Dollhouse Furniture Plans
Dollhouse’s can trace their roots back 400 years to the baby house display cases of Europe. These early displays were designed to showcase much idealized interiors to model real houses. In the 18th Century, smaller versions of these houses with much more realistic exteriors showed up. Most of the early dollhouses were hand made, but with the advent of the industrial society in the 20th Century, they companies started to mass produce them.
One of the earliest companies that began to mass produce dollhouses was the Tynie Toy Company of Rhode Island. They led the way by making authentic replicas of American antique houses. After World War II, dollhouses moved into a mass production format, meaning that the craftsmanship of each declined. This led the way to resurgence in hobbyists making them.
Most dollhouses have an open back construction with the front being fancy. However, it is quite common to see those made in Britain with hinged fronts. The most common scale is a 1:12 (1” = 1’), and they are made from a variety of materials from tin to plastic to wood. The following dollhouse furniture plans are fortunately woodworking plans to align with the goal of the site, furniture plans.
Bookcase turned into a Dollhouse
Turn an old bookcase into a miniature world for dolls. Add a roof and doors to a bookcase and you've created a delightful doll's house. Decorate with left over wallpaper, scraps of fabric and furniture made of matchboxes, cotton reels and a little imagination! You'll find doll's house furniture at toy and hobby shops - look under 'Dolls' in the Yellow Pages for local suppliers. The scale of the furniture is usually 12:1, but for a young child you may prefer something larger. You'll need a bookcase around 60x80x30 cm to start this project.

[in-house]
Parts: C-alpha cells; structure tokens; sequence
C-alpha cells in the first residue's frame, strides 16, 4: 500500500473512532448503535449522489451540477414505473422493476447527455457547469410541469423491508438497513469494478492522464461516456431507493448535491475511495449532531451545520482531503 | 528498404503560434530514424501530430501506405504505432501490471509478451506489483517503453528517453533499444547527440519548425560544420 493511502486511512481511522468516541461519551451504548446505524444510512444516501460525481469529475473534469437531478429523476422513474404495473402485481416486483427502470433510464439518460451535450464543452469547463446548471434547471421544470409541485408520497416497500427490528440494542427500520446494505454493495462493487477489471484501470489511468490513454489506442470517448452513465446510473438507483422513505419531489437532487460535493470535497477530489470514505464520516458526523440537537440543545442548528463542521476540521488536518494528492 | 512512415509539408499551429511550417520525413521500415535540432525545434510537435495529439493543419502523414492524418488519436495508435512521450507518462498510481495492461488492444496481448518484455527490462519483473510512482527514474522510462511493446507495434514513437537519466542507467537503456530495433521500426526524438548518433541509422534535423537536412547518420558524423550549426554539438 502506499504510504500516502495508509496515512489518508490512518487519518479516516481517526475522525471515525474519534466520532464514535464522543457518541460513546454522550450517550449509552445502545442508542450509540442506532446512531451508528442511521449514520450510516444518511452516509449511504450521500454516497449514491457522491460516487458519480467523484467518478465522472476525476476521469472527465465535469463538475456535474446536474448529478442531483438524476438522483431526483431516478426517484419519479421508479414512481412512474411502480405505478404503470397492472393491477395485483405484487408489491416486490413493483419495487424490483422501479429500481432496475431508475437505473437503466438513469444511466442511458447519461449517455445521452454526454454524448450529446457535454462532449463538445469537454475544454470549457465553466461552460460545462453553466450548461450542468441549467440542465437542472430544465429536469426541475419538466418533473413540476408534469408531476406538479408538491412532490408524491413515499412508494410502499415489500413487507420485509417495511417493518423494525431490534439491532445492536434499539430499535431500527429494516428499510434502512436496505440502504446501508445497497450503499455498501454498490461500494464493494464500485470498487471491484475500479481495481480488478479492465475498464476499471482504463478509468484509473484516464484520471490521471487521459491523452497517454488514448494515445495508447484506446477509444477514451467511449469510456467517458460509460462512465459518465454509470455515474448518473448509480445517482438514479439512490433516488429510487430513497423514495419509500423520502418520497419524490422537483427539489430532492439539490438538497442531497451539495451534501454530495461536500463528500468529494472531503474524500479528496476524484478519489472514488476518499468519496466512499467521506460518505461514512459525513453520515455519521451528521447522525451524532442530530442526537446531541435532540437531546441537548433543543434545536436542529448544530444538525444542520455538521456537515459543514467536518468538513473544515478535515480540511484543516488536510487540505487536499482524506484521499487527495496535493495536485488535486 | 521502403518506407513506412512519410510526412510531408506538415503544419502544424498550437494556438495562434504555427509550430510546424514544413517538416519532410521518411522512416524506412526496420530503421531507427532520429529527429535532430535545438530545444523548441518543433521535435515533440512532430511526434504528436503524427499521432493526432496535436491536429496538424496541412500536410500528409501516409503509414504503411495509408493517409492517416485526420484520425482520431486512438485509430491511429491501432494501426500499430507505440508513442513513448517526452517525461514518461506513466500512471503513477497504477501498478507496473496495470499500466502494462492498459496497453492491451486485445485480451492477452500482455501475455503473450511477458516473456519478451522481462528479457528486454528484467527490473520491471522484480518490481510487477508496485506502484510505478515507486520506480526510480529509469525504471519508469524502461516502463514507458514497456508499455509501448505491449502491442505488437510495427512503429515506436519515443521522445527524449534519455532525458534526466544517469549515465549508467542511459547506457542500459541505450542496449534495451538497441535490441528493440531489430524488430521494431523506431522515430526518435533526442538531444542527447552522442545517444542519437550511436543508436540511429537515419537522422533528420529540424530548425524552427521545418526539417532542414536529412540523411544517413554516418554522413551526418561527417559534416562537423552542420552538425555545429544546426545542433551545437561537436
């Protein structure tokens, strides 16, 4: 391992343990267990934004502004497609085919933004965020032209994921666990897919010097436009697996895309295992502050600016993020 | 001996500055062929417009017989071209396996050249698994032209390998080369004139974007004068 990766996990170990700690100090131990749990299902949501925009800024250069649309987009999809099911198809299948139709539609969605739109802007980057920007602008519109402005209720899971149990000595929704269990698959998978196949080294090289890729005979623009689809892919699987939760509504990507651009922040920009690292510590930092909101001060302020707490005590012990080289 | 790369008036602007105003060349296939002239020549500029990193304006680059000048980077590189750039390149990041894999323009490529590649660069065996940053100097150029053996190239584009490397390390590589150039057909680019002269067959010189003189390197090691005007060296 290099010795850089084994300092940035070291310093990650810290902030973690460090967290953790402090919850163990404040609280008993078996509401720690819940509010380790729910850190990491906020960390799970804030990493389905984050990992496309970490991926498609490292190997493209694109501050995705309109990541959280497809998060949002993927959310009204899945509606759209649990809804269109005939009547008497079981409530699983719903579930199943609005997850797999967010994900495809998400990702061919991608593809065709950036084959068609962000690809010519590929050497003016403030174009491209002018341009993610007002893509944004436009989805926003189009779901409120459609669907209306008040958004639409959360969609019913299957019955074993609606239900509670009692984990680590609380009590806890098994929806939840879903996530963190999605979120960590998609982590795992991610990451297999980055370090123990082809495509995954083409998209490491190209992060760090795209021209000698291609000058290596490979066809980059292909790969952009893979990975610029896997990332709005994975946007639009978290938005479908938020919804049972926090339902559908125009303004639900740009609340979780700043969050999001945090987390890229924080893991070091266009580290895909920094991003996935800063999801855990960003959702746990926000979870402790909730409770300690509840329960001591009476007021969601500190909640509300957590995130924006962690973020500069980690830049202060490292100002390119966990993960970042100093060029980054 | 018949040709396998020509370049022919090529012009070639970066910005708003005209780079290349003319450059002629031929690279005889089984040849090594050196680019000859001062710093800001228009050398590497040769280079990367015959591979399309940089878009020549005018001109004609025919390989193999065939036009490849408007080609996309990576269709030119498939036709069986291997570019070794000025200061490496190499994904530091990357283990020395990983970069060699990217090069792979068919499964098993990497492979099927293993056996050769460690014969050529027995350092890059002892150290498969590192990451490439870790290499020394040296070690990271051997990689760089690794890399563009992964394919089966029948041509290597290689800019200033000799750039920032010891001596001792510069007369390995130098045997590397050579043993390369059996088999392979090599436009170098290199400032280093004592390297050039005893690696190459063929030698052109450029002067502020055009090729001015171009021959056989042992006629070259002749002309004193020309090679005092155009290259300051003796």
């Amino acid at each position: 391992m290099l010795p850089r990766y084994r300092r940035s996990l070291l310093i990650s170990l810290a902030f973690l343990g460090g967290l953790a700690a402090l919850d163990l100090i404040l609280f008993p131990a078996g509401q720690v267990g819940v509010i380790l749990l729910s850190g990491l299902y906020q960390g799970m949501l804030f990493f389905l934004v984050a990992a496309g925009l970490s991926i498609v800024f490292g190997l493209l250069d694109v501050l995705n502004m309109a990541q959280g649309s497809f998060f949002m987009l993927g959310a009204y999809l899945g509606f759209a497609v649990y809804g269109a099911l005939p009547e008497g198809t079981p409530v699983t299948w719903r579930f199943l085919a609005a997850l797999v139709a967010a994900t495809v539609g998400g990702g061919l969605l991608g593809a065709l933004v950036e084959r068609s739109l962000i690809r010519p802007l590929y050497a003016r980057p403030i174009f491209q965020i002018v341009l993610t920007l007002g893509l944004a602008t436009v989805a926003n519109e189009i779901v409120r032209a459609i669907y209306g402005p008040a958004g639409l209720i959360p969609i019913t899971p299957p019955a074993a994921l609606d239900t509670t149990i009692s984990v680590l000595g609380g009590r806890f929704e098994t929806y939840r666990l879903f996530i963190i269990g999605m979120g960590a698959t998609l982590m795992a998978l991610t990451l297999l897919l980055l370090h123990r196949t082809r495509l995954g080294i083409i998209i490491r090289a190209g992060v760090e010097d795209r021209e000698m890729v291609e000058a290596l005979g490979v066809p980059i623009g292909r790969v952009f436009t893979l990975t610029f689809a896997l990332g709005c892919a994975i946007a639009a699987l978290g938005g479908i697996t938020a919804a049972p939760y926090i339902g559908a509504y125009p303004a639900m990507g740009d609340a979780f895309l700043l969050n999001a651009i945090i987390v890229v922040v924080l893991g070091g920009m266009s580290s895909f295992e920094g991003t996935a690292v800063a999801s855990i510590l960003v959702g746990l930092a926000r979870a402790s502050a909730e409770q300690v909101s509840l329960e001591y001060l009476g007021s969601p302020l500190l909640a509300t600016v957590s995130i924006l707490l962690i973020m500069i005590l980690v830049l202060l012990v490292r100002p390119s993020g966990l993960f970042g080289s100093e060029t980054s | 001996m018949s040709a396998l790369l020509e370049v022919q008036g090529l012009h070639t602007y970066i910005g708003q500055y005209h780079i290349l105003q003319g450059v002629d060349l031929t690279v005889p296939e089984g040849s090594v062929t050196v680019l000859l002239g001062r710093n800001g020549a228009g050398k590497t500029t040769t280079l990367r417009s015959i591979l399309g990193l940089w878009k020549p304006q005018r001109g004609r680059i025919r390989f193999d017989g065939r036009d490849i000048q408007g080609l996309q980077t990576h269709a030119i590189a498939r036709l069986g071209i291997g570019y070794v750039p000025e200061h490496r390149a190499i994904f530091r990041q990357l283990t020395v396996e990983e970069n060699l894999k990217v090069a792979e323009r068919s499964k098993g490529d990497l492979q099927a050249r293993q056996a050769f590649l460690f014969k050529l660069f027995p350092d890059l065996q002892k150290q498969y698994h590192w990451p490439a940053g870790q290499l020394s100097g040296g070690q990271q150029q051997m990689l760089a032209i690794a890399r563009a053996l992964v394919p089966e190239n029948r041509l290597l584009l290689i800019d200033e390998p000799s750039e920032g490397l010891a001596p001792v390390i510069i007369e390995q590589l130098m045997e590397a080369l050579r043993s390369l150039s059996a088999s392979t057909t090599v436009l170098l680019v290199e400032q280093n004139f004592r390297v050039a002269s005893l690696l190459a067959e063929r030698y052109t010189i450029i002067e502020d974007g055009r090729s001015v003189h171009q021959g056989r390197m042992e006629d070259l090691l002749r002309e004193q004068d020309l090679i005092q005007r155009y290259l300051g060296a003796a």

Complete Dollhouse from Plans
To build this plan you will need patience and a knack for intricate work. Why, because you are working to 1: 12 scale. Here are the things you will need:
Materials for the House
Here is the list of materials you will need to construct the basic house then to cover it with roofing and siding. The specialty materials needed for the door and windows are given along with the ‘how-to-build instructions’ for those details.
- ROOF, WALLS .......1 - 4 x 8' sheet of 1/4" A-C plywood
- FLOORS .....................1 - 4 x 4' sheet of 3/8" A-C plywood
- TRIM A .......................22 strips 1/16 x 3/8 x 24" or 11 pieces 3/8 x 3/8 x 22" corner molding (available from home centers
- and dollhouse stores.)
- B .......................6 strips 3/16 x 1/4 x 24"
- C ......................2 strips 1/16 x 1 1/2 x 24"
- D.......................1-12" piece of fluted 1 1/4" molding (or use router and bead cutter to make your own ornamental
- fascia trim)
- SIDING .......................70-1/16 x 1/2 x 24" strips of balsa or bass wood. Or sheets of siding-1/16 x 3 1/2 x 22"- are
- available at dollhouse suppliers ). They come in packages of 10 sheets. You will need two
- SHINGLE....................Can be made from tongue depressors or 1/8" thick strips of pine. Or they can be purchased from
- dollhouse suppliers. A bag of 100 shingles covers 76 sq. inches. Five to six bags needed.
Miscellaneous Supplies Needed
• Carpenter's Wood Glue
• Contact Cement
• Carpenter's Wood Filler
• Spray Paint-1 can each of Ruddy Brown Primer and two or three colors of your choice for house,
trim, and roof
• 120-grit sandpaper (closed coat)
• Masking tape
• 1 " brads
Tools You Will Need
• 10 or 13 oz hammer
• Brad pusher
• Circular and/or sabre saws Or Crosscut and keyhole saws
• Nail set
• Pad sander (or wooden block)
• Sharp Knife
• Putty knife
The charm of a doll's house lies in its uniqueness; so let your architectural skills run free.